handover/reselection, bearer control and negotiation. The Iub connects each
node B to its controlling RNC (a similar concept to the Abis interface in GSM)
and enables distribution of the radio network of RNCs (no GSM equipment)
and is predominantly used for mobility-specific radio reason which relate to
the soft handover and relocation processes.
The interfaces developed within and between the UTRAN and the
evolved GSM/GPRS core network use the ATM lower layers combined with
common higher level control protocols for both the circuit-switched(CS) and
packet-switched (PS) domains[3-4]. The common RANAP protocol provides
resource control and allocation, handover and bearer requirements, control,
and certain charging and control linkage between the UTRAN and core
network.
Network Launch Configurations
Those network operators who already have GSM/GPRS networks have two
basic choices for the UMTS launch architecture- an integrated solutions or an
overlay solution (as shown in figure ). The integrated solution sees the
current GSM/GPRS core network aspect upgraded and reused with the same
switching (MSC) and routing (GSN) elements used for both GSM and UMTS
radio. The new UTRAN is connected to this network using the re-application
of common O&M systems, service-delivery mechanisms, switch sites, and
platforms; however, the capacity, performance and network growth impacts of
connecting relatively new and unproven W-CDMA access technology to a
live, service-providing network need careful assessment.
The overlay solution relies upon operators using a different (overlay)
network of switching (MSC) and routing (GSN) elements to support the UMTS
radio. The overlay solution enables a parallel independent development of the
UMTS access with lower risks to the live GSM/GPRS network. The 3G MSCs
need similar service delivery mechanisms to be developed (to enable users to
receive equipment services via 3G as well as 2G), as well as O&M and
site/platform capacity to support the new infrastructure. The benefits of the
overlay is that operators can roll out and develop theUMTS aspect of the
network in relative isolation from the live, revenue-earning 2G network. The
open Iu(UTRAN core networks) interface enable operators to try an alternate
supplier for 3G, or to source a single supplier, turnkey network.
Network requirement and influencing technologies

As operator start commercial service of UMTS based upon the launch


architecture they are also looking at the onward evolution paths and
opportunities open to them. Recent years have seen extensive change in the
fields of telecommunications. The www and internet protocols have made a
significant impact upon the world of user services, data availability and
network connectivity. The growth in usages of the internet via dial-up PSTN
access has been phenomenal and the higher speed access has been
phenomenal and the higher speed access available from technologies such
as ADSL, should boost wired connectivity and further expand the internet
bubble In parallel the mobile world has grown from a niche, high-cost, lowvolume market to a high-volume mass-market product with significant number
of users, ranging from simple pre-pay through to complex data and voice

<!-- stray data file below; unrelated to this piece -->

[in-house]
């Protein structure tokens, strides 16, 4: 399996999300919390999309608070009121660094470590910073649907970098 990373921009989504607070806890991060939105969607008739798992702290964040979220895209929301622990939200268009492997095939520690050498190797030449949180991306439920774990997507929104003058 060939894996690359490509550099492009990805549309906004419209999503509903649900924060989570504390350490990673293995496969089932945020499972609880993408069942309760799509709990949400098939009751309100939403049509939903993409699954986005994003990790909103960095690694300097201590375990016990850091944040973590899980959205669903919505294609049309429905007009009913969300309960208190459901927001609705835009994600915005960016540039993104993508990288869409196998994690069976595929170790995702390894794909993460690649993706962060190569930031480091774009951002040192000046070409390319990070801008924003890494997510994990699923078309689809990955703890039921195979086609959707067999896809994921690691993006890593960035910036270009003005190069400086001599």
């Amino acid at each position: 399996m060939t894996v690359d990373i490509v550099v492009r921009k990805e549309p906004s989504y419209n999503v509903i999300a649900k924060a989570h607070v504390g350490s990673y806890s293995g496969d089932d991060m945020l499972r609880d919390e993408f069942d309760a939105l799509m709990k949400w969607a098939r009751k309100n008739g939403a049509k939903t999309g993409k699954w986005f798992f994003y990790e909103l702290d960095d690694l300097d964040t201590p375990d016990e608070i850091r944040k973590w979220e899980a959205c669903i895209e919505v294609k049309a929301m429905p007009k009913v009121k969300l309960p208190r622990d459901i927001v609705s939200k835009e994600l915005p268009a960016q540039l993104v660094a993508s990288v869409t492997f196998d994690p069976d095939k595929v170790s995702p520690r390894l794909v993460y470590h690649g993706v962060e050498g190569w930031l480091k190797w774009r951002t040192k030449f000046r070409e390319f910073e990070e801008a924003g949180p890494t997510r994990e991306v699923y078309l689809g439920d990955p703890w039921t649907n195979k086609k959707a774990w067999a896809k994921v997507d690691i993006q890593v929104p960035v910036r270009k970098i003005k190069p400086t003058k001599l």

corporate users. Initial moves towards the mobile data wave are indicate by
the growth in SMS usage, significant sales of WAP phones and the launch of
operators GPRS networks offering true IP access from mobile. The higher
bandwidth capabilities and the simple voice-only applications which have
predominantly been the bread and butter of mobile operators to data.
In parallel to pure data application and voice, operators of launch
UMTS networks are likely to investigate communications mechanisms such
as video and multimedia. These have generally been slow to enter the mobile
and fixed markets due to legacy network transmission systems, cellular user
bandwidth and terminal availability. These limiting factors are starting to be
removed by packet based (internet) networks UMTS high-speed cellular
bandwidth and the wider availability of feature-rich mobile terminals. Within
the mobile market, all the terminals conform to standards to enable cellular
operation and generally have a short lifetime in the market before
replacement (as consumer items they typically are replaced every eighteen
months to two years). The relatively short span and consumer nature of the
mobile terminals ( combined with cost/volume benefits) enable new standard
features to reach the market place in relatively short time to access features
via the network.
As well as new service capability opportunities, operators are also
looking to reduce the cost of operation and ownership of their networks,
including increased flexibility in the transmission of information within their
networks. They are also constantly seeking greater differentiation from their
competitors. While GSM was a great success in its ability to provide standard
roaming including the support for standard service features- the opportunity to
create operator-specific features was to a great extent limited by the close
linkage of speech services to the complex mobile-specific switching platforms
(MSC). Capabilities such as CAMEL and the SIM tool-kit have eased the
service issue to a certain extent; however, the UMTS focus on delivering data
and IP capabilities suggests more operator-specific services will become
available. The services can be delivered by re-applying contemporary IPbased multimedia techniques such as those developed in the IETF.